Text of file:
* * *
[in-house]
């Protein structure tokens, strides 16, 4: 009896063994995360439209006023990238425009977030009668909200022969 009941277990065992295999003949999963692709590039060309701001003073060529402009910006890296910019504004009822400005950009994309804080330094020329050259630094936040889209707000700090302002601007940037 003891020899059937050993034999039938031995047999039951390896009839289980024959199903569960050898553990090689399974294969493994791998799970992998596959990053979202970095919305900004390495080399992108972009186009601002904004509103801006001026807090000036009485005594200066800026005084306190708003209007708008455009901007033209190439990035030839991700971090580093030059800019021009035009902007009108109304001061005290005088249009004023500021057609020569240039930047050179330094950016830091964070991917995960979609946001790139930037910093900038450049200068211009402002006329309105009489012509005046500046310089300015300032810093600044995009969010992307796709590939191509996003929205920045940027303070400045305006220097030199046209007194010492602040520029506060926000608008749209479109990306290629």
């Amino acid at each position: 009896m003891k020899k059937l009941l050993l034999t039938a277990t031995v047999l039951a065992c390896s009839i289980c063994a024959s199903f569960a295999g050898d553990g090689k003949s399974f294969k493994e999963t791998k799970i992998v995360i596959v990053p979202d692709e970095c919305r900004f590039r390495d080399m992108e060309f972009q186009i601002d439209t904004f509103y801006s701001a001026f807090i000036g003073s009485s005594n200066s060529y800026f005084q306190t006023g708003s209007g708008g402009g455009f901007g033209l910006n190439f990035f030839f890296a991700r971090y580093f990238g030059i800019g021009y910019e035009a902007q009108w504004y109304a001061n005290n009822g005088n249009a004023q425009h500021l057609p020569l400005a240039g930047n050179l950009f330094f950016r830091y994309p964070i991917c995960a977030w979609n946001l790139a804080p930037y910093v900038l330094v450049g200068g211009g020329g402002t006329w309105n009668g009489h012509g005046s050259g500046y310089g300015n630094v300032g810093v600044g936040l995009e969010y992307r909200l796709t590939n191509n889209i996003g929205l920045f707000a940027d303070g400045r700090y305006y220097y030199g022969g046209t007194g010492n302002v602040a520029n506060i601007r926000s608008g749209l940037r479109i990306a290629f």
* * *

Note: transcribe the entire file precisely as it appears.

[in-house]
């Protein structure tokens, strides 16, 4: 009896063994995360439209006023990238425009977030009668909200022969 009941277990065992295999003949999963692709590039060309701001003073060529402009910006890296910019504004009822400005950009994309804080330094020329050259630094936040889209707000700090302002601007940037 003891020899059937050993034999039938031995047999039951390896009839289980024959199903569960050898553990090689399974294969493994791998799970992998596959990053979202970095919305900004390495080399992108972009186009601002904004509103801006001026807090000036009485005594200066800026005084306190708003209007708008455009901007033209190439990035030839991700971090580093030059800019021009035009902007009108109304001061005290005088249009004023500021057609020569240039930047050179330094950016830091964070991917995960979609946001790139930037910093900038450049200068211009402002006329309105009489012509005046500046310089300015300032810093600044995009969010992307796709590939191509996003929205920045940027303070400045305006220097030199046209007194010492602040520029506060926000608008749209479109990306290629």
């Amino acid at each position: 009896m003891k020899k059937l009941l050993l034999t039938a277990t031995v047999l039951a065992c390896s009839i289980c063994a024959s199903f569960a295999g050898d553990g090689k003949s399974f294969k493994e999963t791998k799970i992998v995360i596959v990053p979202d692709e970095c919305r900004f590039r390495d080399m992108e060309f972009q186009i601002d439209t904004f509103y801006s701001a001026f807090i000036g003073s009485s005594n200066s060529y800026f005084q306190t006023g708003s209007g708008g402009g455009f901007g033209l910006n190439f990035f030839f890296a991700r971090y580093f990238g030059i800019g021009y910019e035009a902007q009108w504004y109304a001061n005290n009822g005088n249009a004023q425009h500021l057609p020569l400005a240039g930047n050179l950009f330094f950016r830091y994309p964070i991917c995960a977030w979609n946001l790139a804080p930037y910093v900038l330094v450049g200068g211009g020329g402002t006329w309105n009668g009489h012509g005046s050259g500046y310089g300015n630094v300032g810093v600044g936040l995009e969010y992307r909200l796709t590939n191509n889209i996003g929205l920045f707000a940027d303070g400045r700090y305006y220097y030199g022969g046209t007194g010492n302002v602040a520029n506060i601007r926000s608008g749209l940037r479109i990306a290629f």